Contrasts in social and ecological assessments of coral reef health in Melanesia

Albert, S., Love, M. and Brewer, T. (2013) Contrasts in social and ecological assessments of coral reef health in Melanesia. Pacific Science, 67 3: 409-424. doi:10.2984/67.3.8

Attached Files (Some files may be inaccessible until you login with your UQ eSpace credentials)
Name Description MIMEType Size Downloads

Author Albert, S.
Love, M.
Brewer, T.
Title Contrasts in social and ecological assessments of coral reef health in Melanesia
Journal name Pacific Science   Check publisher's open access policy
ISSN 0030-8870
Publication date 2013-02-23
Sub-type Article (original research)
DOI 10.2984/67.3.8
Volume 67
Issue 3
Start page 409
End page 424
Total pages 32
Place of publication Honolulu, HI, United States
Publisher University of Hawaii Press
Collection year 2014
Language eng
Abstract Numerous studies have explored the ‘shifting baseline syndrome’ (SBS) which suggests that individual perceptions of environmental health are formed by comparing the environment to a ‘baseline’ from the past. Understanding social perceptions of environmental conditions, especially where they differ from ecological assessments, can help guide environmental management efforts. This study compares ecological assessments of coral reef health with perceptions of reef health from surveyed residents in five villages in the Solomon Islands and Fiji. Comparative analysis suggests that respondents from the Solomon Islands perceived their reefs as being degraded, yet based on ecological measurements actually had healthier reefs, while in Fiji fewer people perceived their reefs to be declining in health yet ecological measurement showed them to be more degraded than Solomon Islands reefs. We found no evidence of baselines “shifting” relative to respondent age in this instance and suggest that these differential baselines and the inverse relationship between local perceptions and ecological measurements may be a result of: (1) differences in the rate of environmental change experienced at local scales; and (2) may also be related to differences in respondent perceptions of ‘quality of life’ at each site. If the success of conservation approaches such as marine protected areas (MPAs) are dependent on local social consensus that natural resources are diminished or degraded, then tracking broader social indicators like ‘quality of life’, ‘rates of change’ (real and perceived) alongside ecological assessments of environmental health may prove beneficial to conservation practitioners.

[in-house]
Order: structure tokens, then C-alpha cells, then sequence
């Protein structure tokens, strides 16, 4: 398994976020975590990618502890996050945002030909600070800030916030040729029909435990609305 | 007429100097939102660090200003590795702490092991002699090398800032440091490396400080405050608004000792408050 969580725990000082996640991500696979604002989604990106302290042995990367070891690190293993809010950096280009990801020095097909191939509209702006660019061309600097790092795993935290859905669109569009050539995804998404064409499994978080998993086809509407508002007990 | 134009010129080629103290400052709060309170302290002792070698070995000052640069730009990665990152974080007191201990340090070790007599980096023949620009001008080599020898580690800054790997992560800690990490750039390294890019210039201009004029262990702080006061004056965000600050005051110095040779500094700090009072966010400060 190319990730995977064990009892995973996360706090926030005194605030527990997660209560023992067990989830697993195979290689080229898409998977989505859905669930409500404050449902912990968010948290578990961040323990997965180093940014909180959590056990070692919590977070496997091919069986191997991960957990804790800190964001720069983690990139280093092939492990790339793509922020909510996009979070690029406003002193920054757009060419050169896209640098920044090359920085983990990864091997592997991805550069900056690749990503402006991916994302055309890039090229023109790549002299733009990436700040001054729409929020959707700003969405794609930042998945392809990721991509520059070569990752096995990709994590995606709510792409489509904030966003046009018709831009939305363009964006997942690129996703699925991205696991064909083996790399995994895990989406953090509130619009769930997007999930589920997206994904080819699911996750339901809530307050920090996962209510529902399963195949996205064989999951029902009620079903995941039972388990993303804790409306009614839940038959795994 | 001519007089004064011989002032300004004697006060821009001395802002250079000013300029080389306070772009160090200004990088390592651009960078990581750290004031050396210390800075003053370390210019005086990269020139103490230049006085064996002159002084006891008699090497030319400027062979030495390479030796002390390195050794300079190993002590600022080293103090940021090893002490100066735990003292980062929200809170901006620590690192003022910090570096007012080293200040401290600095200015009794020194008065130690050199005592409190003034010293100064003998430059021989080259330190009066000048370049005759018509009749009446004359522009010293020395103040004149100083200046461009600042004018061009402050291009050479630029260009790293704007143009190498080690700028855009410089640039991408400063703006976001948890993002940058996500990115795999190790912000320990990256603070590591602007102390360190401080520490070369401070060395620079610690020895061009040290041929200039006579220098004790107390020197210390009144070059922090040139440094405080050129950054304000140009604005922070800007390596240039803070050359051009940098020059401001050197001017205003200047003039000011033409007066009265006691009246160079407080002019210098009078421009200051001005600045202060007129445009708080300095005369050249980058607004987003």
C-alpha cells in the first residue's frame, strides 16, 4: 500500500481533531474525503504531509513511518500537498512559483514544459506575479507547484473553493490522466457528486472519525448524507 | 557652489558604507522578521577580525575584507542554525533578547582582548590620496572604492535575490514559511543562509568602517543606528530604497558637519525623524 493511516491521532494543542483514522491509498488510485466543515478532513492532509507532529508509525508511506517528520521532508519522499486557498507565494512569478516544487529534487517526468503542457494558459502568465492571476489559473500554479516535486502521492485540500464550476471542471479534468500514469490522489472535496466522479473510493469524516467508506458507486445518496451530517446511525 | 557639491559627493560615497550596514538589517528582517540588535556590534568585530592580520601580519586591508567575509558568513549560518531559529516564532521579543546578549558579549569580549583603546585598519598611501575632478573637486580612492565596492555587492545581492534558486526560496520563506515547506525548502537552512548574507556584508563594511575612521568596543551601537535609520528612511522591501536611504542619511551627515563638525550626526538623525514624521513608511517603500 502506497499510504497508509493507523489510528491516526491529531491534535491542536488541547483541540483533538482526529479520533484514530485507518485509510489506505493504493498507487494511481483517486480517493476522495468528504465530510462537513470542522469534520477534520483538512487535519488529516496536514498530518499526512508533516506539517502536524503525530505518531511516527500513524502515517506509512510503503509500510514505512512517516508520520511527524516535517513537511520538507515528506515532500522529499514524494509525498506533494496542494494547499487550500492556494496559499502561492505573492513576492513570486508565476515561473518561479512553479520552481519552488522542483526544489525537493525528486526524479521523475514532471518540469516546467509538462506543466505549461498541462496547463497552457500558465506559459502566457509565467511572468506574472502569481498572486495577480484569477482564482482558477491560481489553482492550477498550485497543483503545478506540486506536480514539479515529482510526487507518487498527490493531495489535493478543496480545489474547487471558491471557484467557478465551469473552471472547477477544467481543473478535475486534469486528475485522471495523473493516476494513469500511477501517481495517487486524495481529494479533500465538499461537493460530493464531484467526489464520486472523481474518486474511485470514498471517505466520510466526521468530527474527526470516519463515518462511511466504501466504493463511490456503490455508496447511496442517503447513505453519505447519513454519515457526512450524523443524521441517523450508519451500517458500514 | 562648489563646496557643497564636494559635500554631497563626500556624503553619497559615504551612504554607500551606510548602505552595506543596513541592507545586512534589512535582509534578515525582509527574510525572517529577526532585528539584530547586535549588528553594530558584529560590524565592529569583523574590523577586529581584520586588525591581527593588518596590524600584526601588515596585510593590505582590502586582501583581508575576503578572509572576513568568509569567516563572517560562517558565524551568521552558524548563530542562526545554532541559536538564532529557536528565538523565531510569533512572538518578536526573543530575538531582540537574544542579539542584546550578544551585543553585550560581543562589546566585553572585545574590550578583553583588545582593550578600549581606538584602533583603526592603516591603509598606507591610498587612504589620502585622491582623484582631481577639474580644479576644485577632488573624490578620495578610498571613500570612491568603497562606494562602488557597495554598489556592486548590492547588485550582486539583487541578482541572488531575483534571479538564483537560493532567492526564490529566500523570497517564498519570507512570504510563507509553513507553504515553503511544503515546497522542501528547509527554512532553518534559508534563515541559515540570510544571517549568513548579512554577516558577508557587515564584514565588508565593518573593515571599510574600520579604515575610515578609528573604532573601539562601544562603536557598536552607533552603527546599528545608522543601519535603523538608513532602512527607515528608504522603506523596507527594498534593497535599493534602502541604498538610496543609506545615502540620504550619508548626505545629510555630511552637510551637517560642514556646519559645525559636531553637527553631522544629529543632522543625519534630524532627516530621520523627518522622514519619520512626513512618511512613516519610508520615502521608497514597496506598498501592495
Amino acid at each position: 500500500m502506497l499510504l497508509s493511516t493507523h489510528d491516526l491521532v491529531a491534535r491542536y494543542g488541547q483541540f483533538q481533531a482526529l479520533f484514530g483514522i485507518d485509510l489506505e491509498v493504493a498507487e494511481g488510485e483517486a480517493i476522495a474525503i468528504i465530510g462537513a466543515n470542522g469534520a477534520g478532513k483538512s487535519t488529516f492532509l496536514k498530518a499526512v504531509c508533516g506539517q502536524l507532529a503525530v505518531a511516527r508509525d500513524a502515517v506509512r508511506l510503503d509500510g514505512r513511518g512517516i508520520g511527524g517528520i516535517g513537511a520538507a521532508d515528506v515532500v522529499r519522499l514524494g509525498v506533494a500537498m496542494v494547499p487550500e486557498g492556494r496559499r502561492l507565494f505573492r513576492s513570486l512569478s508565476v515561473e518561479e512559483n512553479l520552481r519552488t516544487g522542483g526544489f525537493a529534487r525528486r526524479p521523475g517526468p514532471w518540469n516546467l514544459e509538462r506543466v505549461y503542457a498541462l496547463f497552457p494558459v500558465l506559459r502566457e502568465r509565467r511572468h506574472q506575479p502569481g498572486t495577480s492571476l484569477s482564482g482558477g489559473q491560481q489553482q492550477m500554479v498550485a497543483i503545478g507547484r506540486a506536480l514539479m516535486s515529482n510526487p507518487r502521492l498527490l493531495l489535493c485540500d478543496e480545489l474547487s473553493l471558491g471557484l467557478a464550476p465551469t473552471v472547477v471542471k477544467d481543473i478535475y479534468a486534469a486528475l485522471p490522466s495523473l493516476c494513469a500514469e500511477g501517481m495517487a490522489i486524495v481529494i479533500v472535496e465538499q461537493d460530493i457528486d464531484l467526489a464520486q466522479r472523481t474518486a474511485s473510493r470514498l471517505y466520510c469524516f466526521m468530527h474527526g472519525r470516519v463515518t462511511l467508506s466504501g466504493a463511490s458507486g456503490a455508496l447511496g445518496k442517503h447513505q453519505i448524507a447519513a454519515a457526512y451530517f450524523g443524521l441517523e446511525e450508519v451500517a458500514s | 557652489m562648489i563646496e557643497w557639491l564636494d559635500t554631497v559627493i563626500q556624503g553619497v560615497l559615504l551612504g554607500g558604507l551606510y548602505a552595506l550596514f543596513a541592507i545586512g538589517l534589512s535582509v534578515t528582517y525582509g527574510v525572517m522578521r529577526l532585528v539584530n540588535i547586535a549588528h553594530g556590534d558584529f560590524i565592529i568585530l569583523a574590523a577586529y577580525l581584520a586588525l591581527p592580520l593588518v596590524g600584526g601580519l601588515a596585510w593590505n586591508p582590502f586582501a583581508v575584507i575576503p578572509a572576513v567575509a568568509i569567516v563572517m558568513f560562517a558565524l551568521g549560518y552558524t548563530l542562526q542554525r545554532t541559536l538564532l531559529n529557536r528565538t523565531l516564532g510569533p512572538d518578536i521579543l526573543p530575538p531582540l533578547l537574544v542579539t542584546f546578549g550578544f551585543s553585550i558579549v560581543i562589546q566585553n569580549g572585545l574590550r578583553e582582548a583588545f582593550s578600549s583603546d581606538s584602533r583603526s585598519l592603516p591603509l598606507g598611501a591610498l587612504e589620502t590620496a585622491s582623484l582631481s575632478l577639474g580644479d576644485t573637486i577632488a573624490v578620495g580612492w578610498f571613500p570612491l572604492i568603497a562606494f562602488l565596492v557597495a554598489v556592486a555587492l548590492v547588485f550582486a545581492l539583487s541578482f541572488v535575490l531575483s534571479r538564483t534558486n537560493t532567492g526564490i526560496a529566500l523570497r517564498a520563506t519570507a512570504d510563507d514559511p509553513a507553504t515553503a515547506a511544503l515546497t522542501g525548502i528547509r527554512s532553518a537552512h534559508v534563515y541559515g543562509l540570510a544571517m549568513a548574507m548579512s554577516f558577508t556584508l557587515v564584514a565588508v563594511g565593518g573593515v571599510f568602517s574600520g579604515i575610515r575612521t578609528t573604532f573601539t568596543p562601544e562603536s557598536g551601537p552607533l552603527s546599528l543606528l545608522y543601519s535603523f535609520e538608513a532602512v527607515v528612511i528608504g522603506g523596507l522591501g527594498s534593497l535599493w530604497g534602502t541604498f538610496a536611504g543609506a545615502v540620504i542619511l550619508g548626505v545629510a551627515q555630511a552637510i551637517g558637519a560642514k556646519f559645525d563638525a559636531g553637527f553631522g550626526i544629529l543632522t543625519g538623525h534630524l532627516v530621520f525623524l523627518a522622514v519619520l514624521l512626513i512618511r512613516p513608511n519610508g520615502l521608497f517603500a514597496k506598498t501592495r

Q-Index Code C1
Q-Index Status Confirmed Code
Institutional Status UQ

Document type: Journal Article
Sub-type: Article (original research)
Collections: School of Civil Engineering Publications
Official 2014 Collection
Version Filter Type
Citation counts: TR Web of Science Citation Count  Cited 3 times in Thomson Reuters Web of Science Article | Citations
Scopus Citation Count Cited 3 times in Scopus Article | Citations
Google Scholar Search Google Scholar
Created: Wed, 13 Mar 2013, 09:25:25 EST by Mr Simon Albert on behalf of School of Civil Engineering